“Assume a virtue, if you have it not…For use can almost change the stamp of nature.”
– Hamlet, Act III Scene IV
Remember back in January when we all burst out the gate of the new year bright-eyed and bushy-tailed with dreams of greatness in our minds? Maybe you made a resolution, or maybe you didn’t. Either way, you were probably not immune to that fresh-sheets idealism and cold-side-of-the-pillow optimism that hums in the air when a new year starts. You might have had visions of grandeur—a better job, a new attitude, a budget that actually exists…
But it’s May. That spark is gone. The first windows-open sleeping night is just a hint of the nights when there is no cold side of the pillow and the sheets get sweaty and tangled around your legs. The new job didn’t pan out, the positive attitude you’d hoped to adopt is hard to keep in the face of grumpy coworkers, and the willpower you once had to resist that overpriced muffin with your coffee or a second beer at the bar has dissolved.
May is springy and new, but it’s also the month I always find myself in a mid-year crisis: looking back at a year almost half-done and wondering what I’ve accomplished. Sure, there are lots of little measureable things I’ve accomplished, but those character-building, self-improvement sort of goals I’ve set haven’t made the progress I imagined.
I don’t mean this all to be depressing. It’s just the way of things, isn’t it? Resolutions are made to be broken, and a personality or habit isn’t something you can change in a heartbeat.
So my motto for May—for all the times I feel subpar or directionless—is this: fake it ‘til you make it. It’s the perfect motto, really, because it assumes both imperfection and success. You’re faking it because you’re not flawless and haven’t reached your goal, but you’re only faking it until you make it. You will succeed, just not yet. And the phrase isn’t “fake it until you’ve perfectly mastered it and don’t make any mistakes.” Just doesn’t have the same ring.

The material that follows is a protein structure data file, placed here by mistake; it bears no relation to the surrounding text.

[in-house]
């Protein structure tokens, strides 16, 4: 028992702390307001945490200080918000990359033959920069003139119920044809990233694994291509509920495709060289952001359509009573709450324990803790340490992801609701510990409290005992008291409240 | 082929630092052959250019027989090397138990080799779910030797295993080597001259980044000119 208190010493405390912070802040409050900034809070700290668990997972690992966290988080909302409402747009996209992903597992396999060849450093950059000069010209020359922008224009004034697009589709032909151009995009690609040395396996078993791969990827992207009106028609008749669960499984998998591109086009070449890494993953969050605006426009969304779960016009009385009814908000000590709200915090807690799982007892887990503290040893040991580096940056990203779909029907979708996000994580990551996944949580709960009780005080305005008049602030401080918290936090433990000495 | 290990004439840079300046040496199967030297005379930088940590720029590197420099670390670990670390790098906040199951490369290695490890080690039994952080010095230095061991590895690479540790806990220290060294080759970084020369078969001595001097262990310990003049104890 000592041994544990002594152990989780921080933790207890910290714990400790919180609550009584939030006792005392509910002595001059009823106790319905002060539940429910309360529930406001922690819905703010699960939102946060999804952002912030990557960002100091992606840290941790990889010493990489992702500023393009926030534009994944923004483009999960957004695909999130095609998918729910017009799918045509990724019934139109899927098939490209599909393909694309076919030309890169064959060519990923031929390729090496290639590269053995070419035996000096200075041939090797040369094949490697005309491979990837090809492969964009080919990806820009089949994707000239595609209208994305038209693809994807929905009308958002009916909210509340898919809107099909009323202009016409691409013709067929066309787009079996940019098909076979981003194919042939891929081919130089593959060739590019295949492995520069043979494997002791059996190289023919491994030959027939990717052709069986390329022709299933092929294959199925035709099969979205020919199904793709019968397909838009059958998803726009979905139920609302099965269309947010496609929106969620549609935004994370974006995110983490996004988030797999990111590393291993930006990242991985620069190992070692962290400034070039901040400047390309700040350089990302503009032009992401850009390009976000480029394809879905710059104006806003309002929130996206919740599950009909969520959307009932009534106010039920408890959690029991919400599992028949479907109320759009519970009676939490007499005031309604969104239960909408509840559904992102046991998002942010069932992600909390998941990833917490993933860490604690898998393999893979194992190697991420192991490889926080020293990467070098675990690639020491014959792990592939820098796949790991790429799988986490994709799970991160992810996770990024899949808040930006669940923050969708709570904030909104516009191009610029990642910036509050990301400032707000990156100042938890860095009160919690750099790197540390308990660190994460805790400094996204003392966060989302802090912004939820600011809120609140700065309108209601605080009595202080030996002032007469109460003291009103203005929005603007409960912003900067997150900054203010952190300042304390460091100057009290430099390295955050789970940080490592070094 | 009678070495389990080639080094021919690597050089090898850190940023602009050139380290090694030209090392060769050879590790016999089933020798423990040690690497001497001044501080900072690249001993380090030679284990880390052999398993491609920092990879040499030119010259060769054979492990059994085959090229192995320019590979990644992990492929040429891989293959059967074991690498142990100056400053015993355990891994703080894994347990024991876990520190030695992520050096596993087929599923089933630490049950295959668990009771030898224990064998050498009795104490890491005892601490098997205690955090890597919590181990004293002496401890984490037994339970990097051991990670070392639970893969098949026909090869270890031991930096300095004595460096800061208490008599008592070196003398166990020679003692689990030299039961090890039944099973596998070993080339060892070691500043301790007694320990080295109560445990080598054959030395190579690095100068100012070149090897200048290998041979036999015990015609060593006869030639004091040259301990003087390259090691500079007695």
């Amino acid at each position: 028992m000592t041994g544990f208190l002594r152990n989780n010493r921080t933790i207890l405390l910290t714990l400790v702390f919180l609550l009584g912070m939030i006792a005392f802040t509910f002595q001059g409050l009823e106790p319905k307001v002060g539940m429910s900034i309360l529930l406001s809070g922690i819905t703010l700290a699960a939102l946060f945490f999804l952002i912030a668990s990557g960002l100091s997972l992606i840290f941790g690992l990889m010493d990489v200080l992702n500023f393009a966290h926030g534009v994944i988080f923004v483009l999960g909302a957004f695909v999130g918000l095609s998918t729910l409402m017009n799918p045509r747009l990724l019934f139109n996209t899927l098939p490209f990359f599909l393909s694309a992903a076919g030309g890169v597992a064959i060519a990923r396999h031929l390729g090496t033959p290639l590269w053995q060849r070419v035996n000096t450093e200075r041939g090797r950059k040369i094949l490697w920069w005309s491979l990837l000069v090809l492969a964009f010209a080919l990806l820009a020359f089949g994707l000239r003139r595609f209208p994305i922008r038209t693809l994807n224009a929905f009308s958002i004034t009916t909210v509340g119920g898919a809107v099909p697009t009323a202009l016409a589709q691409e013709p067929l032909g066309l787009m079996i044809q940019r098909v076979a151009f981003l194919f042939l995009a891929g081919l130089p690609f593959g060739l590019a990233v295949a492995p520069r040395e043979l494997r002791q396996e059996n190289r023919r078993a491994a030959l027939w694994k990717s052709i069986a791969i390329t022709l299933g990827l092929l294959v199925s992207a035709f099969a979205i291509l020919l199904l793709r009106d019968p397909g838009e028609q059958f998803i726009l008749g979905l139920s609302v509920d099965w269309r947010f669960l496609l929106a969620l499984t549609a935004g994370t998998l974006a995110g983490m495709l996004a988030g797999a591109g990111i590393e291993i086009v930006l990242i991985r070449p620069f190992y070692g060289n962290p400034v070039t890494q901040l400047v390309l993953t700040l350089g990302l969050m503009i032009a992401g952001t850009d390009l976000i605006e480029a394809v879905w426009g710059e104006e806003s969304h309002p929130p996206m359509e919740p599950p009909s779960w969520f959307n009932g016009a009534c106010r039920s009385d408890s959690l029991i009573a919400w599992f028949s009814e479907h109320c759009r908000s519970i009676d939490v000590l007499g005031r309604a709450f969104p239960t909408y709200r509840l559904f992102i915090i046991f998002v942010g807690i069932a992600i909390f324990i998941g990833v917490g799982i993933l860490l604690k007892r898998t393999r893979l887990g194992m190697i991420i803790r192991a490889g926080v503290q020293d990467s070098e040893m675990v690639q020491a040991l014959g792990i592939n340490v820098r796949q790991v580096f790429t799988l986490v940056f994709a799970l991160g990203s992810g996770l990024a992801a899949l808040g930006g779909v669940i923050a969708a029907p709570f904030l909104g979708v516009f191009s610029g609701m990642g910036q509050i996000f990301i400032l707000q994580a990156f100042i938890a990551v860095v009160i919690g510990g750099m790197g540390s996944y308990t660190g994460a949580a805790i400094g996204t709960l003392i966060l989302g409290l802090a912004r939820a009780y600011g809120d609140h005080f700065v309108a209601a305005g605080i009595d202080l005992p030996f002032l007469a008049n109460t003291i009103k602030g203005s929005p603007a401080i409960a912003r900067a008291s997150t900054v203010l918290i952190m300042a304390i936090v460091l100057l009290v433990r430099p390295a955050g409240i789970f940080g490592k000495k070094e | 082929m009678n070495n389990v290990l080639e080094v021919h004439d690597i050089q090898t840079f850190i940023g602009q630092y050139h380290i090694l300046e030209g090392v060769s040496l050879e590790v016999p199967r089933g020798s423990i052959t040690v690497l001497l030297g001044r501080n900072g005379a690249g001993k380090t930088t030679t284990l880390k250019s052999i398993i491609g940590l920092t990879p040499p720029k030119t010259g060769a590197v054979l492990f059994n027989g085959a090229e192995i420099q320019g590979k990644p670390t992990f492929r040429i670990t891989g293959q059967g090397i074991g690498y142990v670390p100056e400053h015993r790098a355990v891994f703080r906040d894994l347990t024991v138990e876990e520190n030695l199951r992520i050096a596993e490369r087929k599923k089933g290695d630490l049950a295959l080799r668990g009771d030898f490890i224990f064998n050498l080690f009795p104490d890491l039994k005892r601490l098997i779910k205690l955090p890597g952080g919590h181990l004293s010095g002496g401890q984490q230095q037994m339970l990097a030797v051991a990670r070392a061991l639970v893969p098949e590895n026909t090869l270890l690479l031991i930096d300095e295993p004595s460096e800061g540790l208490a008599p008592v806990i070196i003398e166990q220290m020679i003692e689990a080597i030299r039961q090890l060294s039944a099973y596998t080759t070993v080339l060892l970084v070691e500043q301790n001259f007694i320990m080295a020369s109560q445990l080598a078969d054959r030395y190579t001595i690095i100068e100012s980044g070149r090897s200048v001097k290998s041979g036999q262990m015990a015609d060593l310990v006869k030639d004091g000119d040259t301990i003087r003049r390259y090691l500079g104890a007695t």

My students might throw something at me if I recite this motto to them one more time in class. We’re writing and practicing persuasive speeches that they’ll give in June, but they are already shaking in their proverbial boots (boots aren’t dress-code approved, of course).
“We have to have four sources?” Fake it ‘til you make it.
“We have to memorize five minutes of material?” Fake it ‘til you make it.
“We have to make a visual aid and we can’t read off of it?” Fake it ‘til you make it.
“We have to stand up straight without fidgeting and speak loudly and not say ‘like’ every other word?” Definitely fake it ‘til you make it.
Most of them have never given a speech like this, and they’re intimidated by the professionalism and practice this final project demands. They don’t think they can do it. Some of them think I’m joking or being flippant when I recite the motto, but I genuinely want them to adopt this attitude because I think it will give them power.
Faking it, I would argue, is actually the only way we’ll make it anywhere. So few of us are born with natural, shining pearls of talent that don’t need refinement. Faking it is just an honest way of saying “practice.”
I feel like I’m faking life a good fifty percent of the time. Adult tasks like calling the insurance company, talking myself up on resumes, writing sympathy cards, or even changing lightbulbs or fixing sinks still seem unnatural. But just the act of doing them, of practicing—of faking it—gets them that much closer to effortless.
Faking it works with giving students advice or voicing my opinion in a staff meeting, but it also works on those character-building goals I set in January. For reassurance that I can reach these, I like to recite Shakespeare’s version of fake it ‘til you make it. When May gets me down and progress stalls, it helps to remember that “use can almost change the stamp of nature.”